Derry Experiences Exceptionally Long Delays - Aided By Yamaha
Produced by outdoor arts experts Walk the Plank, The Return of Colmcille packed in an array of performances and parades in the 30 hours preceding the unforgettable Showdown on the Foyle.
The climax concluded an epic two week journey of a traditional Irish rowing boat from the Isle of Iona, symbolically enacting the Irish saint’s return back to the city he founded. Legend has it that, while in Scotland, the saint banished a ‘ferocious water beast’ to the depths of Loch Ness. Having followed Colmcille back to the city, the 8th June saw Nessie swim up the River Foyle and seek her revenge.
The showdown started with the monster - a converted sand barge jammed with production and pyrotechnic technology - over a mile downstream of the city’s Peace Bridge. From here, roaring and breathing fire, it moved up towards the bridge to be confronted by Colmcille - and, of course, defeated by the saint and the will of thousands of spectators lining the bank.
“The audio had to achieve three things, all at the same time,” says Melvyn Coote, managing director of the event’s audio production company tube UK. “Firstly, we had to ensure that an audience 750m wide and up to 15m deep was always looking in the right direction at the right time - at the monster, at Colmcille or at the choir on the Peace Bridge.
“Secondly, we had to ensure that the sound from every element of the production - which included live narration, playback of suitably dramatic music on playback and the live choir - was also correctly delayed to multiple PA stacks along the river bank, so all parts of the audience heard it clearly and in sync with what they could see.
“Thirdly, we had to ensure that the monster's sound effects, coming from a PA on the dredger itself, reached different parts of the huge audience area simultaneously and tightly synchronised with the rest of the production - while all the time it was moving up river.”
Needing complex delay matrices to achieve these aims, Melvyn and front of house engineer / system programmer John Redfern chose Yamaha DME digital mixing engines as the ideal solution.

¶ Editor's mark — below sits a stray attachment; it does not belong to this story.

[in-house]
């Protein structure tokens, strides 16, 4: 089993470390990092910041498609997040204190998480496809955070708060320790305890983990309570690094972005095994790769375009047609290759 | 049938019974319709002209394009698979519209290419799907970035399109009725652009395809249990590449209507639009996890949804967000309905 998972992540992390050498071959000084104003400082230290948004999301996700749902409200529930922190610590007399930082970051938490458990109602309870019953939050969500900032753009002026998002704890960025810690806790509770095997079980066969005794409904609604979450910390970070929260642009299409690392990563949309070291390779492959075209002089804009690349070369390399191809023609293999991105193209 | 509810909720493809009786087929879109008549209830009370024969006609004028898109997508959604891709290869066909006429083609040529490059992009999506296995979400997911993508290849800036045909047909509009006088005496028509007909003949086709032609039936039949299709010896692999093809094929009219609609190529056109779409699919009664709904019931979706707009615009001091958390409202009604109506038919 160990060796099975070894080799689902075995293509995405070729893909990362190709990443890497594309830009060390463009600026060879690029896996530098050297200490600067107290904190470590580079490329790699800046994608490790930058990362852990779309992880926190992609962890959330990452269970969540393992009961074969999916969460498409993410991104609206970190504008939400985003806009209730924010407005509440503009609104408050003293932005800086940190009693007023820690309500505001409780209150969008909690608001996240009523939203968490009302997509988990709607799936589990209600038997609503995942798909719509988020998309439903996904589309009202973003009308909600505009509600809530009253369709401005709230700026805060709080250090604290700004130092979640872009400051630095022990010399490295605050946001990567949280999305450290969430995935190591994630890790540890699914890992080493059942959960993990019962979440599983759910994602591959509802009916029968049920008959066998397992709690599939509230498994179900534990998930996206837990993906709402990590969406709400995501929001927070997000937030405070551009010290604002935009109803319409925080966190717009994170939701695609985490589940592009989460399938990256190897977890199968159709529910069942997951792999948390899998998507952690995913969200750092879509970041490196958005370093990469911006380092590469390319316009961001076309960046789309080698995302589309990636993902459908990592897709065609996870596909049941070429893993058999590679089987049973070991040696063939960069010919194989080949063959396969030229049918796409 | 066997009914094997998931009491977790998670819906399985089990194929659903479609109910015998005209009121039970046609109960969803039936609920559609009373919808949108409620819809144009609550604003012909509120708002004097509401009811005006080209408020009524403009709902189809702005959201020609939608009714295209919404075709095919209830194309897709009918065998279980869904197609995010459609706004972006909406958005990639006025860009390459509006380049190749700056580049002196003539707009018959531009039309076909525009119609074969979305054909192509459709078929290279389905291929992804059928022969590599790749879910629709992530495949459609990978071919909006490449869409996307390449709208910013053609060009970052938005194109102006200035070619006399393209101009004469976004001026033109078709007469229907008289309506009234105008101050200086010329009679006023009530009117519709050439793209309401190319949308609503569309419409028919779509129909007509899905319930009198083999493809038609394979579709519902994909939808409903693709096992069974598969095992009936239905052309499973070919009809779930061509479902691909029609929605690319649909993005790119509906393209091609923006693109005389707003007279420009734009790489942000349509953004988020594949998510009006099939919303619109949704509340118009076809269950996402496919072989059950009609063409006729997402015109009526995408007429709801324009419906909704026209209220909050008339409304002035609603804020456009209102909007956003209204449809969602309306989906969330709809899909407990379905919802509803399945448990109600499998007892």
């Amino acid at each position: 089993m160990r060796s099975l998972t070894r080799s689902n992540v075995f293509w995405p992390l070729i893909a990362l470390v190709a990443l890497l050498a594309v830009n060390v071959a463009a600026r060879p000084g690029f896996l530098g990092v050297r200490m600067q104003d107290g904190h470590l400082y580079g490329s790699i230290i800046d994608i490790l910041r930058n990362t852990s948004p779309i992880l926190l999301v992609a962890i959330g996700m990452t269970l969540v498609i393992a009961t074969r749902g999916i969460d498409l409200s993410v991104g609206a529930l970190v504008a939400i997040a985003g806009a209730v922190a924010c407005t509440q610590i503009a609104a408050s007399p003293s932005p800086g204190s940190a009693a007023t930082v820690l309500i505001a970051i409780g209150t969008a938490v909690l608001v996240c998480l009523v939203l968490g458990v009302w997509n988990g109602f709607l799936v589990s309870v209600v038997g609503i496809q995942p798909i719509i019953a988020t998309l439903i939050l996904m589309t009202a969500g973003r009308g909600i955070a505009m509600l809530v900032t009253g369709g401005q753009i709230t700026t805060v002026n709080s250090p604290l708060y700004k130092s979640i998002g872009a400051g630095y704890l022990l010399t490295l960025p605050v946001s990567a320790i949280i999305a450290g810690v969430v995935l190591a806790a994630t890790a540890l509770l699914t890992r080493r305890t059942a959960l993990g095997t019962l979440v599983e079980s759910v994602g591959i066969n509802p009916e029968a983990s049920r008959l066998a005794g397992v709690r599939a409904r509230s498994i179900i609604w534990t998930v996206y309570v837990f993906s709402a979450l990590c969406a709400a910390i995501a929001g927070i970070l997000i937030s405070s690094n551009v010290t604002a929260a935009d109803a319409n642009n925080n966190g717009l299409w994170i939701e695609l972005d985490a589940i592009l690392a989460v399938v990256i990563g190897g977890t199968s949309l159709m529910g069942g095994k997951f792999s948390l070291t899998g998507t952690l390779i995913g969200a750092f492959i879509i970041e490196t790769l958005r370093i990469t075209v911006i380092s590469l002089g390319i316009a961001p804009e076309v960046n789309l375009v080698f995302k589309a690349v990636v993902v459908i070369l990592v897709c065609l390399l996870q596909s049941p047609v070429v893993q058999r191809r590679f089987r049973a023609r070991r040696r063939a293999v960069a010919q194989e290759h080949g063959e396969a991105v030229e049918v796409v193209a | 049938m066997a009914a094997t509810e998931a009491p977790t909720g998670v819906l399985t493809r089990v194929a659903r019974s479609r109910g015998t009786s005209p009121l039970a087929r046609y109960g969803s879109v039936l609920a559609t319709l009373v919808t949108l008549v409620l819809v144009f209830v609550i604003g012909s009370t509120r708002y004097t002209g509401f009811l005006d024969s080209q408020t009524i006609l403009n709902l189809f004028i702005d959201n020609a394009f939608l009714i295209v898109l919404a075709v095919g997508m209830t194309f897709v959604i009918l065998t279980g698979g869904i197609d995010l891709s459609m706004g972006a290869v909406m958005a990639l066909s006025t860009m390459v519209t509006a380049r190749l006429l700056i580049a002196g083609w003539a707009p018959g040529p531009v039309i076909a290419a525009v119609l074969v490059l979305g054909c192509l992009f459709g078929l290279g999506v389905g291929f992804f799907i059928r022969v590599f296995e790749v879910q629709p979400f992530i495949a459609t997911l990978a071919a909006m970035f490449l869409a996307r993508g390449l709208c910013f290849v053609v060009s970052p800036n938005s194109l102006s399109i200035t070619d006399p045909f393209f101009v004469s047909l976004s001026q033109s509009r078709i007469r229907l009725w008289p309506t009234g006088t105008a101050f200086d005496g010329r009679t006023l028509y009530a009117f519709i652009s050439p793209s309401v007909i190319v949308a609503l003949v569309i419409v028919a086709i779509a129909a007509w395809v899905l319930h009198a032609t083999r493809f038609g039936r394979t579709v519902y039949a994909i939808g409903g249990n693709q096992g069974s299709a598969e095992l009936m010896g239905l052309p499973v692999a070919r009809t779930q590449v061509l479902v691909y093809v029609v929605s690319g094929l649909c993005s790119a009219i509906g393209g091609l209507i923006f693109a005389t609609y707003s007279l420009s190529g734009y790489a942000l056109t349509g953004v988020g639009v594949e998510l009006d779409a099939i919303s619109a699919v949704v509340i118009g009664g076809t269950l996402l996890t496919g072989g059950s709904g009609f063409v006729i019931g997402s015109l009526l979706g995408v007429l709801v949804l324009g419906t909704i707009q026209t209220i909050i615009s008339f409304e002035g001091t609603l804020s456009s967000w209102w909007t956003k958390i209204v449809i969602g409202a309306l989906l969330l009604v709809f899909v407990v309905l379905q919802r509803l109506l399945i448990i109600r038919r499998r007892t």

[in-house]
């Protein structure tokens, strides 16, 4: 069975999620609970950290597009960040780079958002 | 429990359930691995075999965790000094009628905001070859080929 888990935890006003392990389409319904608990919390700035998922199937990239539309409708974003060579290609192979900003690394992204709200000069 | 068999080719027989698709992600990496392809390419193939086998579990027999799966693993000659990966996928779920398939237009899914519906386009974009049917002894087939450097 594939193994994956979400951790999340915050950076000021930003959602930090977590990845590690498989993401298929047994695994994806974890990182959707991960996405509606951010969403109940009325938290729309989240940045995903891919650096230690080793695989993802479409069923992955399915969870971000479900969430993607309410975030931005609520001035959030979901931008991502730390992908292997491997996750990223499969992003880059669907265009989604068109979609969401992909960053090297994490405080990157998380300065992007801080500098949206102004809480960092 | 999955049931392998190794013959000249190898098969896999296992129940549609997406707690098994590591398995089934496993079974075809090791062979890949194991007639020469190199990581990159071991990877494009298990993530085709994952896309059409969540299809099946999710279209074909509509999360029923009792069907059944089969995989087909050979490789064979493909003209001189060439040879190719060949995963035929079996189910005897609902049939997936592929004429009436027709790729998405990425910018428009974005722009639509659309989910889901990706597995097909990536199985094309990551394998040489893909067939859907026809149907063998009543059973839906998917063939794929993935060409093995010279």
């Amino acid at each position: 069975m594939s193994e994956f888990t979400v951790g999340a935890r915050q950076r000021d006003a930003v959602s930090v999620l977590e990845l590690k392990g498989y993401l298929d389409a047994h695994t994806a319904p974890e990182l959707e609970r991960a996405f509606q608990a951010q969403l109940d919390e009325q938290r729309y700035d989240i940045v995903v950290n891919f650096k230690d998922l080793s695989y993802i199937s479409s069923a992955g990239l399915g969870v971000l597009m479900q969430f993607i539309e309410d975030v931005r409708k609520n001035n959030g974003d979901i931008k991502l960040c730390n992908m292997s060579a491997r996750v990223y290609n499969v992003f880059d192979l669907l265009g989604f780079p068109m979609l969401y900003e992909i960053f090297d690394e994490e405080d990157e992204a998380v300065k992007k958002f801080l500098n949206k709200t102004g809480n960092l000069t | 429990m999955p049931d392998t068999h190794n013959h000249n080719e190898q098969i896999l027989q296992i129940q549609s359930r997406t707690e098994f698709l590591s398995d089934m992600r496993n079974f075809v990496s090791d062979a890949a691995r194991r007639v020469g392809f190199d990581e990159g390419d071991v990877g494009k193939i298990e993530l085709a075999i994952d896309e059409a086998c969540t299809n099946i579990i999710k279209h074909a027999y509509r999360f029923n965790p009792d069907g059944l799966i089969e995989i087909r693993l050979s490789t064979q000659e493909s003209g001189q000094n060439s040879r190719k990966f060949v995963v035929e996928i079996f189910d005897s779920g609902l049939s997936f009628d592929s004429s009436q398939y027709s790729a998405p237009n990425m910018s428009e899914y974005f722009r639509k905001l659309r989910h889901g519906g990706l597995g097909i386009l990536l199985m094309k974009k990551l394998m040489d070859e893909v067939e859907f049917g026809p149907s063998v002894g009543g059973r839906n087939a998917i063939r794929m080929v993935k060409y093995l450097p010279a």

“We are experienced in delivering this kind of giant 3D soundscape with Walk the Plank projects. However, the real difficulty was the fact that the focal object - the monster - was moving significant distances. So we had to track that movement and constantly adjust the delays in the system as it moved,” he says.
The live and recorded audio was mixed on a Yamaha CL5 console and two Rio3224-D i/o units in a cabin on the riverside. Alongside them were a pair of cascaded DME64N digital mixing engines with Dante interface cards, programmed with multiple delay matrices to ensure that the sound was clear across the whole, vast area.
Adding a further layer of complexity was the monster’s sound effects, which were sent wirelessly from the CL5 to the dredger. An onboard Yamaha LS9-16 console and DME24N submixed the sounds, before broadcasting them through the onboard loudspeakers. At the furthest point, this meant sending the sounds from the cabin to the dredger nearly a kilometre of delay time ‘early’, so they would be broadcast from the dredger at the right time.
As the ‘monster’ made its way up the river, the onboard crew had 16 pre-programmed GPS waypoints, corresponding with different length delays, where the DME24N was adjusted to bring it into sync with the shore audio system.
Once the dredger was at its final place, ready for the monster’s battle with Colmcille, the audio system still had to draw the audience’s attention alternately to the different elements of the production, as well as ensuring the audience further down the river continued to enjoy excellent sound.
“We needed a huge amount of continually-changing delays,” says Melvyn. “The delay matrix in the Yamaha DME is one of the only products that allows you to do it and on this show we had all three units working at their limits. But despite the complexity, once everything was programmed they made it comparatively straightforward to operate. John was triggering scenes via QLab and MIDI straight into the DMEs and it worked really well.”
Important to keep the scale of the show secret from the city population, there was no chance for rehearsal. Once pre-programmed, Melvyn and the team used clicks to fine tune the delays - although he admits they did do a test ‘firing’ of the monster’s roar. “I was told that it stopped people walking across the Peace Bridge in their tracks and there were children running indoors in fear,” he grins.
However, the show itself was the first time they could really test the system… and it worked perfectly.
“It was nerve-wracking, but within the huge scale of what we were doing it was as near as dammit perfect,” he says. “The accuracy and the robustness of the system was really important, which is why Yamaha was the ideal choice. There was no redundancy in the system and during the show we didn’t have time to worry about reliability. Having the peace of mind of knowing that it would work flawlessly was vital.”
Yamaha’s Karl Christmas was full of praise at tube UK’s work. “The sound was incredible. The fact that it was so clear right the way along the river is a real testimony to the accuracy of the delays,” he says. “There were no second chances, Melvyn and his team had to put their complete trust in the DMEs, the CL5 and LS9 in front of thousands and it all worked perfectly.
“All the people I spoke to in the audience were really impressed. The overwhelming sentiment was that the production made them really proud to be from the city.”
“As the entire project aimed to use Northern Irish resources where possible, we were proud to team up with Production House NI who provided all of the quayside PA and gave great backbone support to the technical front-end we were focussed on,” notes Melvyn.